Ten things you don’t know about Persian cats
Persian cats are one of the most popular domestic feline breeds. Did you know that the specimens we know today come from the mixture of pure Persian and white Turkish angora? And that they have no hunting instinct?
Affectionate, conceited, aristocratic, lazy and very quiet, Persian cats are often described like this, one of the most loved and admired domestic felines.
Associated always with luxury and royalty, this minion proceeds as its name indicates from Persia (present-day Iran). However, many of the specimens we see today are the result of crosses between the purebred Persian cat and the white Turkish angora. Later, being considered a very valuable animal, it was interbred with other breeds of felines giving rise to multiple sub-races.
When choosing a Persian cat, you have to bear in mind that it is a pet that requires a lot of attention. It’s beautiful and aristocratic fur needs to be cared for more than that of other feline races. It is recommended that the cat goes through the hands of a feline stylist at least twice a year to preserve the condition of its hair.
Another requirement for having a feline of this breed is not to spend too much time away from home. Persians require more companionship than other cats, so home-grown or elderly people who don’t go out much are the most recommended owners for these cats. They don’t play much, they are more likely to lay on the couch than to chase a toy, so if you have kids, they won’t be too keen on playing.
Persian cats do not move much, in fact since their creation they have been raised indoors (they has no instinct to go hunting and some specimens suffer agoraphobia) so it is easy to become overweight. The way to prevent the cat from gaining weight and suffering all the health problems associated with obesity is to ask the veterinarian for advice on the most suitable food for the cat as well as the recommended food dosages.
Persian cats can weigh up to seven kilos. Its body is rounded and muscular and its legs are short and broad.
The original Persian cats arrived in Europe with two scholars: Pietro della Valle (1568 - 1652) and Nicolas-Claude Fabri de Pieresc (1580 - 1637). The first, an Italian nobleman who travelled from Venice to India, passing through Turkey and Persia, was dazzled by the first Persian cats. He acquired four pairs, sent them to Rome and arrived, according to what is believed, in 1621. Fabri de Pieresc was a scientist who also surrendered to felines he considered "beautiful". The scientist brought angora cats from Turkey to France.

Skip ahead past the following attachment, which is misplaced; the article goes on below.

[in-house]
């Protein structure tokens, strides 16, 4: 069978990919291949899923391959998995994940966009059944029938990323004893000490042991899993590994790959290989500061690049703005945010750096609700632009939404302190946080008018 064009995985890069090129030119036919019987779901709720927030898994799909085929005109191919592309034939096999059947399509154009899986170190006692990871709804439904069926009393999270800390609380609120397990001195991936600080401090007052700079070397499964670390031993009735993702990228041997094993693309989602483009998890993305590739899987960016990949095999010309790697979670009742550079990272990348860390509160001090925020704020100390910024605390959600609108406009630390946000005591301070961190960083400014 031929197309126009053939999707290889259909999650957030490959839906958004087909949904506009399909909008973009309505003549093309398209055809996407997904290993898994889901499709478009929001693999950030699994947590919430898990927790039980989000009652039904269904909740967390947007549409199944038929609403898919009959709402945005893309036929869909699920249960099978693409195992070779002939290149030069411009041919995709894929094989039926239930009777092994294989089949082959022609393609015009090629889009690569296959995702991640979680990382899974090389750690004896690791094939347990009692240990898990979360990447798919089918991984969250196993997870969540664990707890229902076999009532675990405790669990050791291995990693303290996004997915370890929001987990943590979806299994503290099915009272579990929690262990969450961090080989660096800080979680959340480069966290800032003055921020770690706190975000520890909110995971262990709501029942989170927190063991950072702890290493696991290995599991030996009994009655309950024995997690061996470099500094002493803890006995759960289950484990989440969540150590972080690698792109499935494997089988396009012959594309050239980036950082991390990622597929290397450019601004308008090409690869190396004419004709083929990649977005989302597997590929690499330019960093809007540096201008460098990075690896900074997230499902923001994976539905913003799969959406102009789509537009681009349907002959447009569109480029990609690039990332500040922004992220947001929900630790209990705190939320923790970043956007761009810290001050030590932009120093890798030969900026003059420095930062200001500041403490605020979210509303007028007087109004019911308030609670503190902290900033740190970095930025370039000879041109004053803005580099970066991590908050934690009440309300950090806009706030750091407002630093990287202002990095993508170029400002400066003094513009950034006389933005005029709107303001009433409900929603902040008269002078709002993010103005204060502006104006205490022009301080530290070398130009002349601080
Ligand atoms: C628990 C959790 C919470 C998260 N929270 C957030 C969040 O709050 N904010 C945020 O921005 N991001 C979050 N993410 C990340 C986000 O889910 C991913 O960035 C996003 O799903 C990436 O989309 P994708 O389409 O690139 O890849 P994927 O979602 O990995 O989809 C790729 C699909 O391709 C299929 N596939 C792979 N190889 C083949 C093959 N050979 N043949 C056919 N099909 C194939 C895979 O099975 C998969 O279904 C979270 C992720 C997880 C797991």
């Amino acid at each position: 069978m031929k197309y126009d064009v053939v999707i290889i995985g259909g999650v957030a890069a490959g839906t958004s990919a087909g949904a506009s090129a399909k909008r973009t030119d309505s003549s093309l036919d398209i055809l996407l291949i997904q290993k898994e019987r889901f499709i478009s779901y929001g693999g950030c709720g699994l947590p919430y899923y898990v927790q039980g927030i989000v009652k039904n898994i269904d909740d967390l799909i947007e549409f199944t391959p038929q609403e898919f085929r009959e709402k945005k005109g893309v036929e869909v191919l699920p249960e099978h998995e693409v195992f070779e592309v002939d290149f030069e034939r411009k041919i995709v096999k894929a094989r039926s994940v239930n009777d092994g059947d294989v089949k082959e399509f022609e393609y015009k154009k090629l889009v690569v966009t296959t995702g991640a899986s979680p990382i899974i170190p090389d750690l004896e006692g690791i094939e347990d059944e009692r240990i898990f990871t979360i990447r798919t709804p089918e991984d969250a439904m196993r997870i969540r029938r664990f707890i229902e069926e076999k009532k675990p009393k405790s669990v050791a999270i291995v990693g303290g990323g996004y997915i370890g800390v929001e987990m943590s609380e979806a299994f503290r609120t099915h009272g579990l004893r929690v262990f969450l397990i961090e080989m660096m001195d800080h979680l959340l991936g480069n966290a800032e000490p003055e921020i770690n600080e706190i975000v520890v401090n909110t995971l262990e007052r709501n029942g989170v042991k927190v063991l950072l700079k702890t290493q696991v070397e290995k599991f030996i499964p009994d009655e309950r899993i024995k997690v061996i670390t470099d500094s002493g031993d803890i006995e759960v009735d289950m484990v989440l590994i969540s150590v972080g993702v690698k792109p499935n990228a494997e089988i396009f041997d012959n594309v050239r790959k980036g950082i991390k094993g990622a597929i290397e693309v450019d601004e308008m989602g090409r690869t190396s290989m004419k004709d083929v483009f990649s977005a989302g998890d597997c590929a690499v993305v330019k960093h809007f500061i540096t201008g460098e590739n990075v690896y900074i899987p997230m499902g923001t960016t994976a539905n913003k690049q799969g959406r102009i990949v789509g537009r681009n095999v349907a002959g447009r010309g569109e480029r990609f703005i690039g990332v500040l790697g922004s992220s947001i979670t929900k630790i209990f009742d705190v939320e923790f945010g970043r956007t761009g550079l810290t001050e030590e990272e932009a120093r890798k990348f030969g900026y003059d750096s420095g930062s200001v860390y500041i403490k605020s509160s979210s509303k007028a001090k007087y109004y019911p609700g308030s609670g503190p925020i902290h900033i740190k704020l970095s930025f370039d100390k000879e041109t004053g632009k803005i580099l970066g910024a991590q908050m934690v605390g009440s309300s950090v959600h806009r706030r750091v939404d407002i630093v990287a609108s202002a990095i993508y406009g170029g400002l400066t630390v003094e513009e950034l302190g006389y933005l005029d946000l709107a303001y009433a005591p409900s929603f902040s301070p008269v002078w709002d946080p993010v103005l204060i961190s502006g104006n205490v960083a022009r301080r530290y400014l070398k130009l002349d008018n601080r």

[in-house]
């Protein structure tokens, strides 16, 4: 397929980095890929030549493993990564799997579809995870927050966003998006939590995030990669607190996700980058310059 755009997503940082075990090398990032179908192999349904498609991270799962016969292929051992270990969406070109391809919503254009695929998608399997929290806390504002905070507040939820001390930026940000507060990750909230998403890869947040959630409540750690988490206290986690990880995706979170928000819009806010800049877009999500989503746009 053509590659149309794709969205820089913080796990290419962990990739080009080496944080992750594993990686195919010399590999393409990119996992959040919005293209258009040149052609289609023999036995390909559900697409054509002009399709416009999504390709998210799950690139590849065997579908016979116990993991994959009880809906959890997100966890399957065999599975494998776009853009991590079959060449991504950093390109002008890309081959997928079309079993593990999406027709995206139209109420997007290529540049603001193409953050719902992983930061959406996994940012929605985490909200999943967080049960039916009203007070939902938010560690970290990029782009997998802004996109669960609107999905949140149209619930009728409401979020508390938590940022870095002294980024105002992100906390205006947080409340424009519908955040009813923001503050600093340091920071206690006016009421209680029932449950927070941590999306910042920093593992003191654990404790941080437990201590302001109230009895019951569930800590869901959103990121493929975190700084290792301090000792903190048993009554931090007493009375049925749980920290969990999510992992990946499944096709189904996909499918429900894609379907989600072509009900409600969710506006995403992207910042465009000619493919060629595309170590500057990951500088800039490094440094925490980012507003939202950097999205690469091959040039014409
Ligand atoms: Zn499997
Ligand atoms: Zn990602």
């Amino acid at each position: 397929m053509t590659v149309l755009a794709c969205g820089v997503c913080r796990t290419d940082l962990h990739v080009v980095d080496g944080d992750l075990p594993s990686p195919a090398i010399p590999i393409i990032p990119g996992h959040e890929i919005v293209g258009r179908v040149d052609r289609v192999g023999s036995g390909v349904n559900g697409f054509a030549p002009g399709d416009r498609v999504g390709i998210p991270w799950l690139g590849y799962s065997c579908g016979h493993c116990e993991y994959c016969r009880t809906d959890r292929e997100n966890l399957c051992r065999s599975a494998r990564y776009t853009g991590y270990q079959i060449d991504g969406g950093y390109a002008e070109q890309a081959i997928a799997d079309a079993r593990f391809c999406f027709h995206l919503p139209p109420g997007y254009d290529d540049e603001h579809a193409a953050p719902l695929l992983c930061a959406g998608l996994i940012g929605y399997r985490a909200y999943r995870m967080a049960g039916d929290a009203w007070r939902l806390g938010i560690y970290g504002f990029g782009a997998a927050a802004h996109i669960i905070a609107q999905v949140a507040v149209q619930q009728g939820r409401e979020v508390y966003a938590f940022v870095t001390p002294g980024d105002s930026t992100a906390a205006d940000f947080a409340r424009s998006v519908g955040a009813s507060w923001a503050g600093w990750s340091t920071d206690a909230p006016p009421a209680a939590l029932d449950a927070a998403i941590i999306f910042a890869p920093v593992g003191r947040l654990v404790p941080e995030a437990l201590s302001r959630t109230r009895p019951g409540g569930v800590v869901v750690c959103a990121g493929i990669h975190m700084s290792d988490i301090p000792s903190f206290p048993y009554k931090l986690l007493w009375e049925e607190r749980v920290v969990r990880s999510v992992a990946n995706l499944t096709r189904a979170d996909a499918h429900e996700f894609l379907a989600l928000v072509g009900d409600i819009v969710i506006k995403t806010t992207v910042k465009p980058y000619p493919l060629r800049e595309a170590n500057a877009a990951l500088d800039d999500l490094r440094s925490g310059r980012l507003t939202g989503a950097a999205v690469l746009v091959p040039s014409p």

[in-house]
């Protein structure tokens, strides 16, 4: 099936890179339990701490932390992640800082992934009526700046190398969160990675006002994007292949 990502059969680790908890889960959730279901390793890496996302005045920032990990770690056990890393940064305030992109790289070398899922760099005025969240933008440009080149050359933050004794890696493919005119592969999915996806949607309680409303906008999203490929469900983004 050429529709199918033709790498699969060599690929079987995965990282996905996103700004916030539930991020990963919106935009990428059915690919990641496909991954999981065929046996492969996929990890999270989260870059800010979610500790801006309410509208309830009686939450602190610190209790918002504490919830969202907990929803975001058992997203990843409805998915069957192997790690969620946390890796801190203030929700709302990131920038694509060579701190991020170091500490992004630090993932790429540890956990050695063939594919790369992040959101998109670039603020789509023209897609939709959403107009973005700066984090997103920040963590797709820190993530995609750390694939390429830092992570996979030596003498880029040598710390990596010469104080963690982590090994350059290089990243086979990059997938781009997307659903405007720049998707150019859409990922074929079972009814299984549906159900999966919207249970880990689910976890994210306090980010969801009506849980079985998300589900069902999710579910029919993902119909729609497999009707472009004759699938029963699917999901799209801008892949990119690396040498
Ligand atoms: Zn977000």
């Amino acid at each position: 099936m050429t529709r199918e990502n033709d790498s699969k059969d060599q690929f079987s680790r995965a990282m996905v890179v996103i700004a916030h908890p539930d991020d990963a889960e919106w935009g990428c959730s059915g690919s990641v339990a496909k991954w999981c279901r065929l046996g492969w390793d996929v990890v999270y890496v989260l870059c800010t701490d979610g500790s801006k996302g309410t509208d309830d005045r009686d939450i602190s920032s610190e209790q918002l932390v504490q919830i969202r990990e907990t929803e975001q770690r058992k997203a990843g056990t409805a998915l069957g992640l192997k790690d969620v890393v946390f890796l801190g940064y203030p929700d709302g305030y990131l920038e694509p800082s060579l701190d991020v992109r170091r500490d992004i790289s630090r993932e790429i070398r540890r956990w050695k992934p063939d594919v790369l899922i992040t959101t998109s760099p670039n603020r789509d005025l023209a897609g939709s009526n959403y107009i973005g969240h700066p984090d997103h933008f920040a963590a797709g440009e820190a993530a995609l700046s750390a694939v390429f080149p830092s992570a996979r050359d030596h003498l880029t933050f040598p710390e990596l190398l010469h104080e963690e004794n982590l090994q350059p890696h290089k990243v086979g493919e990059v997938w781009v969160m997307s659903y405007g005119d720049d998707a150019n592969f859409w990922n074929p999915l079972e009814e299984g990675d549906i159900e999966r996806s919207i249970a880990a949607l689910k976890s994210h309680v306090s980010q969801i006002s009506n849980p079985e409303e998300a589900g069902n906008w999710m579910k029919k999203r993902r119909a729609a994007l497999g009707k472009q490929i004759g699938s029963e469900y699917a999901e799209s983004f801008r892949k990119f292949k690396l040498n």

Persian cats as we know them today emerged in Britain in the 19th century as a result of the cross between the purebred Persian cat from ancient Persia (now Iran) and the white Turkish angora. From this mixture was obtained a feline of softer fur and that could be of more colours than the original.
Throughout history, Persian cats have been associated with luxury and royalty.
They have no hunting instinct
Having grown up indoors, Persian cats, unlike many of its fellow cats, has not developed a hunting instinct or a desire to go out on the streets to explore.
Persian cats can weigh up to seven kilos. With short and broad legs and rounded and muscular body, they measure from 40 to 50cm long and about 30 cm tall.
Persian cats have a very sweet personality; in fact, they are one of the most affectionate felines that exist. They are quiet, lazy (they love to sleep), they can coexist perfectly with other pets. Additionally, they are proud and love to show off their beauty.
Successive mixtures of Persian cats, especially in the United States, have resulted in their snouts becoming shorter and shorter to the point of causing, at times, serious health problems.
Persian cats were bartered. More specifically they were given in exchange for goods as they were considered very valuable for their beauty and good temperament.
75% of registered pedigree cats are Persian cats.
Persian cats may have polycystic kidney disease (PKD) that causes numerous cysts in the kidneys. These cysts can eventually lead to renal failure. Early diagnosis by the veterinarian will delay their evolution.